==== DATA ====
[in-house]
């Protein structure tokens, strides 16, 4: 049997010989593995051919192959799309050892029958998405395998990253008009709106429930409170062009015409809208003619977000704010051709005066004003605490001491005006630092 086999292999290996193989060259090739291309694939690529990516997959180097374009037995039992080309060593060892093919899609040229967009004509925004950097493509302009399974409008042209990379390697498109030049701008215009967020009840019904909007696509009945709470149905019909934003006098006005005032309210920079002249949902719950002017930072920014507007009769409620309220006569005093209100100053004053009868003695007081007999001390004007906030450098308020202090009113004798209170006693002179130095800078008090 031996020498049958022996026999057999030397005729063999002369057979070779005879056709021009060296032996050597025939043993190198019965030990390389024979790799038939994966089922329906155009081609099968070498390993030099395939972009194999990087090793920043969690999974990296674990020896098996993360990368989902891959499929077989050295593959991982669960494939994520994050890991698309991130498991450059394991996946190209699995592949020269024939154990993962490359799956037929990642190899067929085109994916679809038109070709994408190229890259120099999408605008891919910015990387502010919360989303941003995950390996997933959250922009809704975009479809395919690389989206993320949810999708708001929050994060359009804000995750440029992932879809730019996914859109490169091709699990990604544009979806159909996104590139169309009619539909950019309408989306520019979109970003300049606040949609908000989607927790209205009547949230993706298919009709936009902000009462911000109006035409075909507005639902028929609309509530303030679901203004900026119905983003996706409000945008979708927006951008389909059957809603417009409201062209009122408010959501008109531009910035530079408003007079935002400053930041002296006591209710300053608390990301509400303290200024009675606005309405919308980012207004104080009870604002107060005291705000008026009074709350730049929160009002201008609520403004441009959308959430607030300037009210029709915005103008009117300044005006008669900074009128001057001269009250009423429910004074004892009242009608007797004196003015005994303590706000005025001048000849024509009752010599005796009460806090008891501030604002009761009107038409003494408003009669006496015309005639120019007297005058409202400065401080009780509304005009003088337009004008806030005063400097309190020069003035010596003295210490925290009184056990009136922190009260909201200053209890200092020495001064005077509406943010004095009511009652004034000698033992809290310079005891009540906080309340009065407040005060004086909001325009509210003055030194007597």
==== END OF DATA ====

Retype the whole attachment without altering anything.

[in-house]
């Protein structure tokens, strides 16, 4: 049997010989593995051919192959799309050892029958998405395998990253008009709106429930409170062009015409809208003619977000704010051709005066004003605490001491005006630092 086999292999290996193989060259090739291309694939690529990516997959180097374009037995039992080309060593060892093919899609040229967009004509925004950097493509302009399974409008042209990379390697498109030049701008215009967020009840019904909007696509009945709470149905019909934003006098006005005032309210920079002249949902719950002017930072920014507007009769409620309220006569005093209100100053004053009868003695007081007999001390004007906030450098308020202090009113004798209170006693002179130095800078008090 031996020498049958022996026999057999030397005729063999002369057979070779005879056709021009060296032996050597025939043993190198019965030990390389024979790799038939994966089922329906155009081609099968070498390993030099395939972009194999990087090793920043969690999974990296674990020896098996993360990368989902891959499929077989050295593959991982669960494939994520994050890991698309991130498991450059394991996946190209699995592949020269024939154990993962490359799956037929990642190899067929085109994916679809038109070709994408190229890259120099999408605008891919910015990387502010919360989303941003995950390996997933959250922009809704975009479809395919690389989206993320949810999708708001929050994060359009804000995750440029992932879809730019996914859109490169091709699990990604544009979806159909996104590139169309009619539909950019309408989306520019979109970003300049606040949609908000989607927790209205009547949230993706298919009709936009902000009462911000109006035409075909507005639902028929609309509530303030679901203004900026119905983003996706409000945008979708927006951008389909059957809603417009409201062209009122408010959501008109531009910035530079408003007079935002400053930041002296006591209710300053608390990301509400303290200024009675606005309405919308980012207004104080009870604002107060005291705000008026009074709350730049929160009002201008609520403004441009959308959430607030300037009210029709915005103008009117300044005006008669900074009128001057001269009250009423429910004074004892009242009608007797004196003015005994303590706000005025001048000849024509009752010599005796009460806090008891501030604002009761009107038409003494408003009669006496015309005639120019007297005058409202400065401080009780509304005009003088337009004008806030005063400097309190020069003035010596003295210490925290009184056990009136922190009260909201200053209890200092020495001064005077509406943010004095009511009652004034000698033992809290310079005891009540906080309340009065407040005060004086909001325009509210003055030194007597």